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Abstract: SA-PO378

Cognitive and Social Functioning of Infants and Preschoolers with Mild to Moderate CKD

Session Information

  • Pediatric Nephrology - III
    November 04, 2023 | Location: Exhibit Hall, Pennsylvania Convention Center
    Abstract Time: 10:00 AM - 12:00 PM

Category: Pediatric Nephrology

  • 1900 Pediatric Nephrology


  • Hooper, Stephen R., The University of North Carolina at Chapel Hill School of Medicine, Chapel Hill, North Carolina, United States
  • Johnson, Rebecca J., Children's Mercy Kansas City, Kansas City, Missouri, United States
  • Lande, Marc, University of Rochester Medical Center, Rochester, New York, United States
  • Harshman, Lyndsay, University of Iowa Hospitals and Clinics, Iowa City, Iowa, United States
  • Bartosh, Sharon M., University of Wisconsin-Madison, Madison, Wisconsin, United States
  • Wong, Cynthia, Stanford University School of Medicine, Stanford, California, United States
  • Carlson, Joann M., Rutgers Robert Wood Johnson Medical School, Piscataway, New Jersey, United States
  • Wilson, Camille, Nationwide Children's Hospital, Columbus, Ohio, United States
  • Dawson, Anne E., Nationwide Children's Hospital, Columbus, Ohio, United States
  • Molitor, Stephen J., Medical College of Wisconsin, Milwaukee, Wisconsin, United States
  • Matheson, Matthew, Johns Hopkins University Bloomberg School of Public Health, Baltimore, Maryland, United States
  • Warady, Bradley A., Children's Mercy Kansas City, Kansas City, Missouri, United States
  • Furth, Susan L., The Children's Hospital of Philadelphia, Philadelphia, Pennsylvania, United States

Group or Team Name

  • CKiD Study.

Previously published data from the observational CKiD Study showed average neurocognitive function for a combined sample of infants and preschoolers with CKD, although 20% to 37% were deemed at-risk for selected neurodevelopmental difficulties (e.g., executive dysfunction). The current study expands upon previous findings with increased sample size and the examination of infants separately from preschool-age children.


Participants were 38 infants (Mean age=1.8 yrs) and 225 preschoolers (Mean age=4.8 yrs) recruited by CKiD Study sites. Infants were 76% male, with a median eGFR=49; preschoolers were 73% male, with a median eGFR=53. Measures included the Mullen Scales of Early Learning for infants, and the Wechsler Preschool and Primary Scale of Intelligence IV (WPPSI-IV) for preschoolers. Participants across both age bands received the parent-completed Ages & Stages Questionnaire: Social Emotional (ASQ:SE). Covariates included age, sex, maternal education, eGFR, hypertension, anemia/ESA use, proteinuria, seizure history, and abnormal birth history. Multivariate and logistic regressions were employed.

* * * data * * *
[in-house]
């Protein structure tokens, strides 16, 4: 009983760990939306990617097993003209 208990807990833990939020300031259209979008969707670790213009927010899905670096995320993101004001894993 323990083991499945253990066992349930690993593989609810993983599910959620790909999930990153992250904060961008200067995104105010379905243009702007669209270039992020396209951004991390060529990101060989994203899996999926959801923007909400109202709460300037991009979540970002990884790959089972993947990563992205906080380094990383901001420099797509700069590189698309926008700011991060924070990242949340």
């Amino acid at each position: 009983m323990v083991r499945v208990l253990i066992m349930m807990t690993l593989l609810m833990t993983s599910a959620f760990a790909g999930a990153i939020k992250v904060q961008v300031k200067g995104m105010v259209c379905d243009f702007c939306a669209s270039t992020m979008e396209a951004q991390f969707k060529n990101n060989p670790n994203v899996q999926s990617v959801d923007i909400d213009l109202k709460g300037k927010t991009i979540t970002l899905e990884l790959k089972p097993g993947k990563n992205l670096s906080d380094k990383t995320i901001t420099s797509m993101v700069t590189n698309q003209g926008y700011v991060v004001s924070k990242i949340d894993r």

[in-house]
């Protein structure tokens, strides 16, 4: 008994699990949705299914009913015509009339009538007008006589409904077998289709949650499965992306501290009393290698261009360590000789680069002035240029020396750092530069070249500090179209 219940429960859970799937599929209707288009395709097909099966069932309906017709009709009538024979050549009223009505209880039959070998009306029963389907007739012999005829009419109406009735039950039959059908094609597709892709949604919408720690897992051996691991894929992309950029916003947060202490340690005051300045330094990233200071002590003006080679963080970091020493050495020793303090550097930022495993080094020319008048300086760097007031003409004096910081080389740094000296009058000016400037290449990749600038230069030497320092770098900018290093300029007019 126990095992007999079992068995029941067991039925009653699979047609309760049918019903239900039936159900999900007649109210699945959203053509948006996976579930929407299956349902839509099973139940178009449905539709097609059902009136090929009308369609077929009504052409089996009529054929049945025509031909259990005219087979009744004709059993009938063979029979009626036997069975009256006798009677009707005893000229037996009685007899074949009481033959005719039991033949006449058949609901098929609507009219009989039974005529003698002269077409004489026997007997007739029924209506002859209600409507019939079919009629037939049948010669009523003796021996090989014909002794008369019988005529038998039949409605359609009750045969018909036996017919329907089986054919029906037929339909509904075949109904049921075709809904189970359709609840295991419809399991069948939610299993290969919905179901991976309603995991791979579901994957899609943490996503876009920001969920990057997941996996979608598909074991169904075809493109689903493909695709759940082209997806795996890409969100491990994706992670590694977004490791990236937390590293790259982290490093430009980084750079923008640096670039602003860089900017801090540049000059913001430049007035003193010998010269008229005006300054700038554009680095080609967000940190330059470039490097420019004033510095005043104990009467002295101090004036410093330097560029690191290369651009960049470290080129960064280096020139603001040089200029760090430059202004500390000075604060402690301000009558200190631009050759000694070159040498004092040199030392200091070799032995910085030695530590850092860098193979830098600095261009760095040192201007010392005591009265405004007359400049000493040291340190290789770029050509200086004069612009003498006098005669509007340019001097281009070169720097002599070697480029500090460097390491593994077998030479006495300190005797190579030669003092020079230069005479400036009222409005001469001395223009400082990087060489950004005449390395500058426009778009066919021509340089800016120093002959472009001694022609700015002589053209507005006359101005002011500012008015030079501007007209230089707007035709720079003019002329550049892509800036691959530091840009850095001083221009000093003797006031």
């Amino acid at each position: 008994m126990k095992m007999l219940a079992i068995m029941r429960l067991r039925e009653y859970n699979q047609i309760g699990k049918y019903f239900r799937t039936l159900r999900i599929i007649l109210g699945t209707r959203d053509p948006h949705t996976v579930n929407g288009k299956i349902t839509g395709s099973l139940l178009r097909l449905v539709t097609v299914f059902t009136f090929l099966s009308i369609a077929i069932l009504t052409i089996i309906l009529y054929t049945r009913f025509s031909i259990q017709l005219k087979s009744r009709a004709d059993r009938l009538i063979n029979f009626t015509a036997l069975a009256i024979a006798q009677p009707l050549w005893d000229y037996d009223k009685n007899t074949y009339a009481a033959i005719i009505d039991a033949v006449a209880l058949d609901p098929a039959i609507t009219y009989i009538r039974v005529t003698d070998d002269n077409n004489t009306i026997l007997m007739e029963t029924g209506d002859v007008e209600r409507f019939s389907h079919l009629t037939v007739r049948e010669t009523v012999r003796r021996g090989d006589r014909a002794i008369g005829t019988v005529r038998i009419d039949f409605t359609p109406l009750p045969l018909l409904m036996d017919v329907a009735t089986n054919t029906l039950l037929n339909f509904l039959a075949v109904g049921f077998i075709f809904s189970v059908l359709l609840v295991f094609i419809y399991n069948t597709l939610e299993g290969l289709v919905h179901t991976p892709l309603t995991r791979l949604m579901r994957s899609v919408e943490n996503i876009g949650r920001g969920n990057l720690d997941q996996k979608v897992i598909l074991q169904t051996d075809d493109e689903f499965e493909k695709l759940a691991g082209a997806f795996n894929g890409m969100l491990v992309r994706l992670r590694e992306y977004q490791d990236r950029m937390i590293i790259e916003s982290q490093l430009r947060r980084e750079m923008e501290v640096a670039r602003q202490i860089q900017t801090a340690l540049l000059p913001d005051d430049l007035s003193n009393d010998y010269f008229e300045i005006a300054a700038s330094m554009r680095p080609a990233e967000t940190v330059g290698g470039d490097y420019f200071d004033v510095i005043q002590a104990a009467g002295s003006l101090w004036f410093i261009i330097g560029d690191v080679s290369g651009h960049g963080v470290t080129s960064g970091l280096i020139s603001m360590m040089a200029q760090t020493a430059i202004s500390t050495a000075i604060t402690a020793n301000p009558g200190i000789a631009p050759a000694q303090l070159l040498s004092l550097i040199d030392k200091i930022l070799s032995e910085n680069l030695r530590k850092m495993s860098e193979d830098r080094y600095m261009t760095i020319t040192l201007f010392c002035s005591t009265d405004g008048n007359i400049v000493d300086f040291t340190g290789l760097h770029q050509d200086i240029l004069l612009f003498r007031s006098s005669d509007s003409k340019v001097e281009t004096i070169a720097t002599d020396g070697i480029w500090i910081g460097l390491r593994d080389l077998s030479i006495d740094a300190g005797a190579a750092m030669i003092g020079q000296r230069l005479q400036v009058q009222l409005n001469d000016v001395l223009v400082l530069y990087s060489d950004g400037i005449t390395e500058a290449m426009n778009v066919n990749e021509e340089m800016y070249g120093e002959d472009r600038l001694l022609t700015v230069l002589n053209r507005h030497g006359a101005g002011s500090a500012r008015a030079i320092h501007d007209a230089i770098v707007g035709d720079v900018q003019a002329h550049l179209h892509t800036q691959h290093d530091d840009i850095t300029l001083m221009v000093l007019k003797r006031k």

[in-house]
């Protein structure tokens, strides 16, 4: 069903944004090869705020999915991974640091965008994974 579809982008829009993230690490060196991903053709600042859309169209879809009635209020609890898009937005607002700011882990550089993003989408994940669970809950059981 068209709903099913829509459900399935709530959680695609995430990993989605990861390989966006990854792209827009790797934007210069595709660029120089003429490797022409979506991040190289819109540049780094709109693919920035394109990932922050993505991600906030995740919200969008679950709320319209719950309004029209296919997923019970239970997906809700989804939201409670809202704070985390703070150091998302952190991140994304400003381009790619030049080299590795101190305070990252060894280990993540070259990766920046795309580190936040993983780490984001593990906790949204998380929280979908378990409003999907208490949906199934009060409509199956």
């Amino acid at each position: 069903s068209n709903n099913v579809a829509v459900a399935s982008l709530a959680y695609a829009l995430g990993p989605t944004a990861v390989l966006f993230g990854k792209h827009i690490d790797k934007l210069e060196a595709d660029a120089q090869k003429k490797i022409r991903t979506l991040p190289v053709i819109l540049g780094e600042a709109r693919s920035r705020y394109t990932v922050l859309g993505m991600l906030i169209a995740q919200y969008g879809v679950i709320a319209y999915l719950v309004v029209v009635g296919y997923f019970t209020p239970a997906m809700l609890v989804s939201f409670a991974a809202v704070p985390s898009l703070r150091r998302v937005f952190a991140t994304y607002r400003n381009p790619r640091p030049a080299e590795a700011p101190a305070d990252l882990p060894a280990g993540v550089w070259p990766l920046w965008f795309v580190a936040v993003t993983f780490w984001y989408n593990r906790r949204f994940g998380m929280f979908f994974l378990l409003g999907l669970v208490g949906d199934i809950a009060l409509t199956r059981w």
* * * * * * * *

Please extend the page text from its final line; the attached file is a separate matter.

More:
After adjustment for covariates, infant Mullen Receptive Language (p=.02) and Expressive Language (p=.03) scores dropped with every 10% decline in eGFR. For the preschoolers, a 10% decline in eGFR (p=.004) and a doubling of proteinuria (p=.0002) were each associated with lower WPPSI-IV Verbal IQ. On the parent-completed ASQ:SE for the combined sample, about 13% were deemed at-risk for social-emotional problems, although the doubling of proteinuria was associated with at-risk status (p=.01).


CKD progression was associated with lower language-related abilities for infants and preschoolers, and this represents a novel finding in the CKD neurodevelopmental literature. The rate of parental concerns for social-emotional difficulties was equivalent to what might be expected in the typical population, although the doubling of proteinuria was associated with at-risk social status. Results highlight the need for early identification and ongoing developmental surveillance of young children with mild to moderate CKD, with further attention being devoted to early language and social development.


  • NIDDK Support